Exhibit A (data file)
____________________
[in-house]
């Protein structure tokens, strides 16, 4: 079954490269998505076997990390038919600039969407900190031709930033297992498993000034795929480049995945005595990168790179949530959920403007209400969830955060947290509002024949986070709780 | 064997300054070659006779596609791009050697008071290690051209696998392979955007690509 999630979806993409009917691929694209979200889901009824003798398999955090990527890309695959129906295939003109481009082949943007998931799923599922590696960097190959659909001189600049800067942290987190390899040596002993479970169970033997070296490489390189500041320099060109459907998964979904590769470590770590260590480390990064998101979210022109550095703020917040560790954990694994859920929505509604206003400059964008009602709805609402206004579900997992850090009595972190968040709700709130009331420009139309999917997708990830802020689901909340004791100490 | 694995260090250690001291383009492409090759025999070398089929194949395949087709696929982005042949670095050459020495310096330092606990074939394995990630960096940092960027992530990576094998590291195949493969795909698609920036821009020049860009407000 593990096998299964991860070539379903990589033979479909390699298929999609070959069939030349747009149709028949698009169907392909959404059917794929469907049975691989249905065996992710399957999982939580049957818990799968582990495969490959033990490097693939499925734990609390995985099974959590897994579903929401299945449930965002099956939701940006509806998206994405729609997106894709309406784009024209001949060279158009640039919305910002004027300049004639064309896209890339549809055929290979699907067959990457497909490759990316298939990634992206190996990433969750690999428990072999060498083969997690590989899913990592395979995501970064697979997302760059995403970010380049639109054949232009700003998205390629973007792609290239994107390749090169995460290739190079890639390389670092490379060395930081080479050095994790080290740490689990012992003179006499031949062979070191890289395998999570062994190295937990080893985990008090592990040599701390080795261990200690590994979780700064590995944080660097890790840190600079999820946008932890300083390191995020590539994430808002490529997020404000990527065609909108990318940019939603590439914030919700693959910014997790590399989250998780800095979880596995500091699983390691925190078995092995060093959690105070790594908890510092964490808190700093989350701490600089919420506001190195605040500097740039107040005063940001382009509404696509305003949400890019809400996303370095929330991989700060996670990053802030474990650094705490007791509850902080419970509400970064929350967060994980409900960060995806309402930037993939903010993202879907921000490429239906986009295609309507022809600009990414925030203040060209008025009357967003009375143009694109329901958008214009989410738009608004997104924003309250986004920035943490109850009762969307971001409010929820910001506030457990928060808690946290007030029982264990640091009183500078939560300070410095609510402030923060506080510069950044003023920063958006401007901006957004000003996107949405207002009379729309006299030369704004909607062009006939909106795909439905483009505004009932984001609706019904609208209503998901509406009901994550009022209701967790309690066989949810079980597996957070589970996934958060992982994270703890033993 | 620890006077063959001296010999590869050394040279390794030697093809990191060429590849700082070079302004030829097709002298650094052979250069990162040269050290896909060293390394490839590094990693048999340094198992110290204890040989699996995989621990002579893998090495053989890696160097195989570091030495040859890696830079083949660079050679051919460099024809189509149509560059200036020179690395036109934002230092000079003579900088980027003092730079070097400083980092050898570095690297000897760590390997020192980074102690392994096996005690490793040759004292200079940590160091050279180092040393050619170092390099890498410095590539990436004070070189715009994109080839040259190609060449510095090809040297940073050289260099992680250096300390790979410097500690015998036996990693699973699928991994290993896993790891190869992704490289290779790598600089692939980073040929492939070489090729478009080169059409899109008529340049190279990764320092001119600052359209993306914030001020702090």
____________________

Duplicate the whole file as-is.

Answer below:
[in-house]
């Protein structure tokens, strides 16, 4: 079954490269998505076997990390038919600039969407900190031709930033297992498993000034795929480049995945005595990168790179949530959920403007209400969830955060947290509002024949986070709780 | 064997300054070659006779596609791009050697008071290690051209696998392979955007690509 999630979806993409009917691929694209979200889901009824003798398999955090990527890309695959129906295939003109481009082949943007998931799923599922590696960097190959659909001189600049800067942290987190390899040596002993479970169970033997070296490489390189500041320099060109459907998964979904590769470590770590260590480390990064998101979210022109550095703020917040560790954990694994859920929505509604206003400059964008009602709805609402206004579900997992850090009595972190968040709700709130009331420009139309999917997708990830802020689901909340004791100490 | 694995260090250690001291383009492409090759025999070398089929194949395949087709696929982005042949670095050459020495310096330092606990074939394995990630960096940092960027992530990576094998590291195949493969795909698609920036821009020049860009407000 593990096998299964991860070539379903990589033979479909390699298929999609070959069939030349747009149709028949698009169907392909959404059917794929469907049975691989249905065996992710399957999982939580049957818990799968582990495969490959033990490097693939499925734990609390995985099974959590897994579903929401299945449930965002099956939701940006509806998206994405729609997106894709309406784009024209001949060279158009640039919305910002004027300049004639064309896209890339549809055929290979699907067959990457497909490759990316298939990634992206190996990433969750690999428990072999060498083969997690590989899913990592395979995501970064697979997302760059995403970010380049639109054949232009700003998205390629973007792609290239994107390749090169995460290739190079890639390389670092490379060395930081080479050095994790080290740490689990012992003179006499031949062979070191890289395998999570062994190295937990080893985990008090592990040599701390080795261990200690590994979780700064590995944080660097890790840190600079999820946008932890300083390191995020590539994430808002490529997020404000990527065609909108990318940019939603590439914030919700693959910014997790590399989250998780800095979880596995500091699983390691925190078995092995060093959690105070790594908890510092964490808190700093989350701490600089919420506001190195605040500097740039107040005063940001382009509404696509305003949400890019809400996303370095929330991989700060996670990053802030474990650094705490007791509850902080419970509400970064929350967060994980409900960060995806309402930037993939903010993202879907921000490429239906986009295609309507022809600009990414925030203040060209008025009357967003009375143009694109329901958008214009989410738009608004997104924003309250986004920035943490109850009762969307971001409010929820910001506030457990928060808690946290007030029982264990640091009183500078939560300070410095609510402030923060506080510069950044003023920063958006401007901006957004000003996107949405207002009379729309006299030369704004909607062009006939909106795909439905483009505004009932984001609706019904609208209503998901509406009901994550009022209701967790309690066989949810079980597996957070589970996934958060992982994270703890033993 | 620890006077063959001296010999590869050394040279390794030697093809990191060429590849700082070079302004030829097709002298650094052979250069990162040269050290896909060293390394490839590094990693048999340094198992110290204890040989699996995989621990002579893998090495053989890696160097195989570091030495040859890696830079083949660079050679051919460099024809189509149509560059200036020179690395036109934002230092000079003579900088980027003092730079070097400083980092050898570095690297000897760590390997020192980074102690392994096996005690490793040759004292200079940590160091050279180092040393050619170092390099890498410095590539990436004070070189715009994109080839040259190609060449510095090809040297940073050289260099992680250096300390790979410097500690015998036996990693699973699928991994290993896993790891190869992704490289290779790598600089692939980073040929492939070489090729478009080169059409899109008529340049190279990764320092001119600052359209993306914030001020702090």